LONDON - The Moor of Venice symbolizes more than just a Shakespearean character. Othello has come to represent all that we associate with the anguish of jealousy and notions of fidelity, which, as with all Shakespearian themes, has become the universal symbol of that particular aspect of the human condition. Pietro Calvi’s Bust of Othello, the Moor of Venice in the upcoming April 8 sale is a consummate work by this ethnographic sculptor whose work reflected a fascination with the Orient.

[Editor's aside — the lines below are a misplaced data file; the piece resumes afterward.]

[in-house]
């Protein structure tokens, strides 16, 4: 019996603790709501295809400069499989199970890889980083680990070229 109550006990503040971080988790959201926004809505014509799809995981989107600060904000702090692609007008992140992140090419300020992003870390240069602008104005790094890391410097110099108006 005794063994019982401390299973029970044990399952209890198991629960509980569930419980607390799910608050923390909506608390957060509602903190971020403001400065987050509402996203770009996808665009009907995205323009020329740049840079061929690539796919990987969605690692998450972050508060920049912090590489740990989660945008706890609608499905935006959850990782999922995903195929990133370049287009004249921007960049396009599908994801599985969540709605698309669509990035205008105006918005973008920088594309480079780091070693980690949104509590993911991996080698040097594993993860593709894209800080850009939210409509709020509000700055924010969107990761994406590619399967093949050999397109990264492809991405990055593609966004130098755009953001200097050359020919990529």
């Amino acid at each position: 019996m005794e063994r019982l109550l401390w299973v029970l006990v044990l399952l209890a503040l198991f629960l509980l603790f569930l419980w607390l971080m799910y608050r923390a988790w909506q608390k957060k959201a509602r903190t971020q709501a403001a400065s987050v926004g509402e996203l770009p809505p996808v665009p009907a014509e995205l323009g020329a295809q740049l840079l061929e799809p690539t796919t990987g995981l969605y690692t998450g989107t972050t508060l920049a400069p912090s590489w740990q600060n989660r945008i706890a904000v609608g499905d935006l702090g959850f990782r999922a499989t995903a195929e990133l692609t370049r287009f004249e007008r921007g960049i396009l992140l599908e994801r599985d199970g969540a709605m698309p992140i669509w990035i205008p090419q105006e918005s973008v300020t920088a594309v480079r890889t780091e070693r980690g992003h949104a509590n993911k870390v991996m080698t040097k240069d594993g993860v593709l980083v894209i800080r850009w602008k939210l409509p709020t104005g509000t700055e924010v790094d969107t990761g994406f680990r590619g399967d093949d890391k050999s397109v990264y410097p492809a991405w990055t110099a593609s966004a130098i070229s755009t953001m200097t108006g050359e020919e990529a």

Looking at the expression of despair and rage in this work, one is struck by the sculptor’s skill in conveying such emotive weight through the groundbreaking mixture of bronze and marble. The work has a real presence, which must be experienced in the flesh, and as I stood before it I realized why Calvi was acclaimed for capturing the dramatic potential of his African sitter. The anguish is palpable, and the sheer impact of the bust is captivating. It is hard to know when a work of such calibre will come onto the Orientalist market again.